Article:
Modi's comment on Manmohan Singh unacceptable
Commenting on Modi's remarks against his predecessor Manmohan Singh over a dinner meeting with Pakistani diplomats, Rahul said that such allegations against a former prime minister were unacceptable. Modi had insinuated that Singh was colluding with Pakistan in the Gujarat polls. The former premier responded by saying Modi was setting a "dangerous precedent" and asked him to apologise to the nation. "What Modiji has said about former prime minister Manmohan Singh is not acceptable," Rahul said at a press conference. He said the prime minister had refrained from speaking on corruption during the campaign in his home state.
Rahul Gandhi's 'temple run'
The BJP once again slammed Rahul for his recent temple visits in the poll-bound state, accusing the Congress leader of practising 'soft Hindutva' ahead of elections. Uttar Pradesh chief minister Yogi Adityanath, in a sarcastic comment said that the people of Gujarat had at least achieved two feats: They had taught Manmohan Singh to speak and Rahul Gandhi to visit temples.
Gujarat ki janta ne do kaam iss chunaav mein achhe se kara diye. Dr Manmohan Singh ji ka mooh khulwa diya, aur doosra Rahul Gandhi ko mandir jaana sikha diya: UP CM Yogi Adityanath pic.twitter.com/Db3plqEFSQ — ANI (@ANI) December 12, 2017
Rahul, however, defended himself on the issue. Rahul asked if it was wrong to visit a temple. The Congress party also said that it was one thing to be "religious and secular" and another thing to be "religiously communal."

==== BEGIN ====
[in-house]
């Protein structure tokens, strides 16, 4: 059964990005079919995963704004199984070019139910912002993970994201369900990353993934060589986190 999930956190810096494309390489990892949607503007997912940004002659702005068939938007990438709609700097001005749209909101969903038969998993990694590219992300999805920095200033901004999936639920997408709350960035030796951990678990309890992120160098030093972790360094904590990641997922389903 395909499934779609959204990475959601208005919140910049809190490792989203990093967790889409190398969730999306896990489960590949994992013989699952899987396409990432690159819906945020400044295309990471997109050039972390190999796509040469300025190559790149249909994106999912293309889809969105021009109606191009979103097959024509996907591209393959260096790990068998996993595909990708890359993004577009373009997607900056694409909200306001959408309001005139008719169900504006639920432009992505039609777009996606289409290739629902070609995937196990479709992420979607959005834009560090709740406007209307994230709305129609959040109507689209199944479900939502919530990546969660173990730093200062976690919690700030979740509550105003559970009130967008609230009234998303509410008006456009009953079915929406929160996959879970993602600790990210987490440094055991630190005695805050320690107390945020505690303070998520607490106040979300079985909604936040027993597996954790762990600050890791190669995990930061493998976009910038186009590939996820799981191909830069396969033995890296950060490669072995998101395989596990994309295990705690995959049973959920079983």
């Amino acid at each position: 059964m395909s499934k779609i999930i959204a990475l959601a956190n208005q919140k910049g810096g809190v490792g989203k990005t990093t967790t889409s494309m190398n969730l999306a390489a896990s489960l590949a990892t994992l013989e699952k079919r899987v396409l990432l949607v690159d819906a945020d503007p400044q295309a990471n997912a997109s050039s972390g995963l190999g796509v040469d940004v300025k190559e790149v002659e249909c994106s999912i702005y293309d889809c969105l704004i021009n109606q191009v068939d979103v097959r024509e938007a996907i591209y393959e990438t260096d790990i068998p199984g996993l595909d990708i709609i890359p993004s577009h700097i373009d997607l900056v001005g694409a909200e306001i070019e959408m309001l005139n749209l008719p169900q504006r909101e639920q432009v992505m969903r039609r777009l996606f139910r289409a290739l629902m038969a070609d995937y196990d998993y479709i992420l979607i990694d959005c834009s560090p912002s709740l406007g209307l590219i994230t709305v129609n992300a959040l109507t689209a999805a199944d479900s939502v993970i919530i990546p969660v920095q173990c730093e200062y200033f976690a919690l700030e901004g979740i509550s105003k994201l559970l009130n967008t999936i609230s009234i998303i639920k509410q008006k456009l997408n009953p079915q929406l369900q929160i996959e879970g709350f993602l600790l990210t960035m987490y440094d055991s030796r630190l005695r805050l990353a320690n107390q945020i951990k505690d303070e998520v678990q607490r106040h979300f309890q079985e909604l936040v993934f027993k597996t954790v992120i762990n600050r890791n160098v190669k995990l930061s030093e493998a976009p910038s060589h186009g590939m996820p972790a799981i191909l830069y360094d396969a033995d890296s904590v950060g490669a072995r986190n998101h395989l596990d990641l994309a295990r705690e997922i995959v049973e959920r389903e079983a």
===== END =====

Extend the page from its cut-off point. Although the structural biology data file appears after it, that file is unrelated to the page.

Unfazed over the BJP's criticism of is recent temple visits, Rahul said that whenever he visited a temple he prayed for the sunehra bhavishya (golden future) of people of Gujarat. He also said that his party has taken the BJP head on and is confident of forming its government in the state
"Mandir jana mana hai kya (Am I not allowed to visit temple)? I have asked for the well-being of the people of Gujarat during my temple visits," Rahul said when asked the reason behind his frequent temple visits in the poll-bound state.
Meanwhile, apart from these issues, as the campaign was nearing its end, "Vikas" (development) took a back seat, and caste and religious issues received prominence. Pakistan, too, found ample mention in the final stages of the electioneering.
Modi set off a political storm when, speaking at a rally in Palanpur, he talked about a meeting held at suspended Congress leader Mani Shankar Aiyar's home in New Delhi and attended by some Pakistani dignitaries, former vice president of India Hamid Ansari and former prime minister Manmohan Singh. This meeting, Modi claimed, happened a day before Aiyar called him "neech" (lowly sort of person).